IRVING, Texas -- With Anthony Spencer looking at season-ending microfracture surgery on his left knee, the easy thing to do is criticize Dallas Cowboys owner and general manager Jerry Jones for putting the franchise tag on Spencer for a second straight season.
It’s a complete hindsight move and, frankly, wrong.
Jones is an easy target for a lot of things, but he can’t predict injury, especially to a guy who missed only six games in his first six seasons.
When it comes to the franchise tag, it comes down to what did the Cowboys know and when did they know it?
The defensive end market in free agency was soft, which they did not know before they had to use the tag on Spencer.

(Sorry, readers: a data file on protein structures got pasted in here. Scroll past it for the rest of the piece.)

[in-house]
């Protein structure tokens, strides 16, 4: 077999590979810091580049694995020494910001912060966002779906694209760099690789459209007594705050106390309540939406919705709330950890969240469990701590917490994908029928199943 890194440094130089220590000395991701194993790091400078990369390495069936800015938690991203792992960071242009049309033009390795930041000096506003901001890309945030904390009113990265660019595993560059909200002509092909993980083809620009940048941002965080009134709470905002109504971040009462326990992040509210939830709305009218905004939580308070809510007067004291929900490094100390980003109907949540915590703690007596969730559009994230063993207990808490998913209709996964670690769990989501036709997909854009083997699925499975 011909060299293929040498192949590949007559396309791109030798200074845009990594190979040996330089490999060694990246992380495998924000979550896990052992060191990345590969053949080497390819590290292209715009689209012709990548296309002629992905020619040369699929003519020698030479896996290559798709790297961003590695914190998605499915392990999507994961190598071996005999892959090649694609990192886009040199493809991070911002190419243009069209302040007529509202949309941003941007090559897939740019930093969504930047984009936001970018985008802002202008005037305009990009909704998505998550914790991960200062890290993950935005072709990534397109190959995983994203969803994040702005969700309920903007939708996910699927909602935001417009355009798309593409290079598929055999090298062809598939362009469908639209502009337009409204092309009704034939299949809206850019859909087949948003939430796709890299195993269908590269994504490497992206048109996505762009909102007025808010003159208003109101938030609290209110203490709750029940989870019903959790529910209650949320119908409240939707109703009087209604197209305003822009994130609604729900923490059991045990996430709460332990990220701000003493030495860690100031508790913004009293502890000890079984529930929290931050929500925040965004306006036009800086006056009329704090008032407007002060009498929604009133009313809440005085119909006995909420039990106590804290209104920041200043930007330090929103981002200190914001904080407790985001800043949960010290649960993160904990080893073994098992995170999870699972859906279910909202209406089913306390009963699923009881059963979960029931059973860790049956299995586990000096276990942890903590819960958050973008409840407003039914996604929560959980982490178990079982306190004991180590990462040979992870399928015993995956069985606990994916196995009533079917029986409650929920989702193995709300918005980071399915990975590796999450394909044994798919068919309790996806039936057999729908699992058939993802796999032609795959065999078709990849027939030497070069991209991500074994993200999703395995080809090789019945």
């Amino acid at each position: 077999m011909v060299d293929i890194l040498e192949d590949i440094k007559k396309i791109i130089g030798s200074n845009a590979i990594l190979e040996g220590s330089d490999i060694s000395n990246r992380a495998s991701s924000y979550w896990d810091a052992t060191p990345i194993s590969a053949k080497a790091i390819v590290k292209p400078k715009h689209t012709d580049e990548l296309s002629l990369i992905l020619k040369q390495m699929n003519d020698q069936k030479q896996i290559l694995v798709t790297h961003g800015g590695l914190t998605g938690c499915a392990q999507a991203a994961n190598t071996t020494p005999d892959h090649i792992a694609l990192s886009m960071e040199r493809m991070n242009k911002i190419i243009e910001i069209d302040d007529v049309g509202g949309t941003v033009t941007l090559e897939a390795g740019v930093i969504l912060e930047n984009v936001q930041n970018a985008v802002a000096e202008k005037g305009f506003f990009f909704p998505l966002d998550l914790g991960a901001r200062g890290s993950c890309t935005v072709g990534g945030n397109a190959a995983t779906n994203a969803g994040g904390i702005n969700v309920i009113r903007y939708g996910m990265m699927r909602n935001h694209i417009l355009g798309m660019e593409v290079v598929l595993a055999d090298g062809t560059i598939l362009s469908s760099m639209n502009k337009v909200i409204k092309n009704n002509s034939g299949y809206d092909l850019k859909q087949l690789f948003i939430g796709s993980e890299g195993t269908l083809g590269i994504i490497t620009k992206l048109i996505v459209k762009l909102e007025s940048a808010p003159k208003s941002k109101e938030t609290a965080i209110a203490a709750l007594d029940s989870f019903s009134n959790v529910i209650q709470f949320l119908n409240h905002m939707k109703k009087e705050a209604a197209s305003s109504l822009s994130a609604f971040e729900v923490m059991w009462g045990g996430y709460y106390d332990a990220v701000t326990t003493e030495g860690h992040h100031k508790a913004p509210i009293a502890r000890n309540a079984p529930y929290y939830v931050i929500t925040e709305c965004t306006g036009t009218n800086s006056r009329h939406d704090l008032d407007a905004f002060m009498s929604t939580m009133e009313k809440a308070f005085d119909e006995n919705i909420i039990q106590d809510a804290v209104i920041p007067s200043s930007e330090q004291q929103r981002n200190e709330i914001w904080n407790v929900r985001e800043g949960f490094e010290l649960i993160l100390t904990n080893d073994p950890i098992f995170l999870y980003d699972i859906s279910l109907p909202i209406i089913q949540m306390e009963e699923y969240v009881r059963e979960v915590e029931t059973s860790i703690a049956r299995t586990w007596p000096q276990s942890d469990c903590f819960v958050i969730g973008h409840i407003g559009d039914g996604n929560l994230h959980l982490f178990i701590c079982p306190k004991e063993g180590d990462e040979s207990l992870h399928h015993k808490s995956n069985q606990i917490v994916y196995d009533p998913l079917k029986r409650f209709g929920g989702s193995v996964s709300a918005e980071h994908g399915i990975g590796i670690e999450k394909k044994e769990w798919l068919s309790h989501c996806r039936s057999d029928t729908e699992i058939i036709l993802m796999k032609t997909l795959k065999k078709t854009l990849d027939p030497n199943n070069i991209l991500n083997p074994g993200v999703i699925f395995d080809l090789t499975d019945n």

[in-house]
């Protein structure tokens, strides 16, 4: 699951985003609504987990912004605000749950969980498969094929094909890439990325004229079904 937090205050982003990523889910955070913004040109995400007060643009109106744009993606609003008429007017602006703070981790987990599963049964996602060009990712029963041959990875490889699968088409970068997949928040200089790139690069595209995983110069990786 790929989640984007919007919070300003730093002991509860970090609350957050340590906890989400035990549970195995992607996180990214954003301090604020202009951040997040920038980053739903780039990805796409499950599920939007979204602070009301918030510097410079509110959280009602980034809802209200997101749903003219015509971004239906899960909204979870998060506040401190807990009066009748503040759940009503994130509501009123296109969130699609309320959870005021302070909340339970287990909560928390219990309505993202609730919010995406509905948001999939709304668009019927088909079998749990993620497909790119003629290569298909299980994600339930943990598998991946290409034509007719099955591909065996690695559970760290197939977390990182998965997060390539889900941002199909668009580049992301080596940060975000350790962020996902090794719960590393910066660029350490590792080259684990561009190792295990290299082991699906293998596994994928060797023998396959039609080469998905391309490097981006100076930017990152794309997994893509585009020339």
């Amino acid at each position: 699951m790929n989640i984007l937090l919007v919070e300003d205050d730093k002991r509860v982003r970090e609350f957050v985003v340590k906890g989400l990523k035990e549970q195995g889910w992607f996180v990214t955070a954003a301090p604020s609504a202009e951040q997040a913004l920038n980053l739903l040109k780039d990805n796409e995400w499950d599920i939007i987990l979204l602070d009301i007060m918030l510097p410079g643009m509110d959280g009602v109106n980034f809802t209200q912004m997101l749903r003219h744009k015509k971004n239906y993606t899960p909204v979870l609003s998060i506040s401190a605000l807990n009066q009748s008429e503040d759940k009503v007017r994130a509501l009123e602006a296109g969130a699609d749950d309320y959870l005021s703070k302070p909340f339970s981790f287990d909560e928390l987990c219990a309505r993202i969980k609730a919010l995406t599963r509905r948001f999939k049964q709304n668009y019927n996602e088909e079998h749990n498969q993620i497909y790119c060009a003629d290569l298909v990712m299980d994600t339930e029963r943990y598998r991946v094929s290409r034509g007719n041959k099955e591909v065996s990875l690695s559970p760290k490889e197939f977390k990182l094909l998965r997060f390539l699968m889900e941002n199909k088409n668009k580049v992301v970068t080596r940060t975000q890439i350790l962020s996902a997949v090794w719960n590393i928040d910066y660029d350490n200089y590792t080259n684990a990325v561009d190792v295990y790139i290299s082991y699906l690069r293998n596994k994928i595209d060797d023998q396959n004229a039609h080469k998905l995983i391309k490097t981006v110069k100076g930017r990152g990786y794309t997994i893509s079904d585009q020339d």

The Cowboys are paying Spencer $10.627 million this season, which is more than the top guys got on the market in terms of guaranteed money. But the Cowboys could not risk losing Spencer.
He was coming off his first Pro Bowl season. He was coming off a career-high 11 sacks. They felt he would be fine in the move from outside linebacker in a 3-4 to defensive end in a 4-3 just like DeMarcus Ware has shown.
They did not have a replacement on the roster and their focus in the draft was on the offensive line, especially in the first round.
Players and agents dislike the franchise tag because it is too limiting.
In Spencer’s case, he will have made $19.483 million the last two seasons. That’s a pretty good two-season pay day.
What this likely surgery does is limit Spencer’s value in the future, and what it could mean is the Cowboys bring him back at a team-friendly rate in 2013.
Could he have made more? Possibly, but the Cowboys used a tool that was collectively bargained by the owners and NFL Players Association.
If players don’t like the tag, then they need to complain to their union.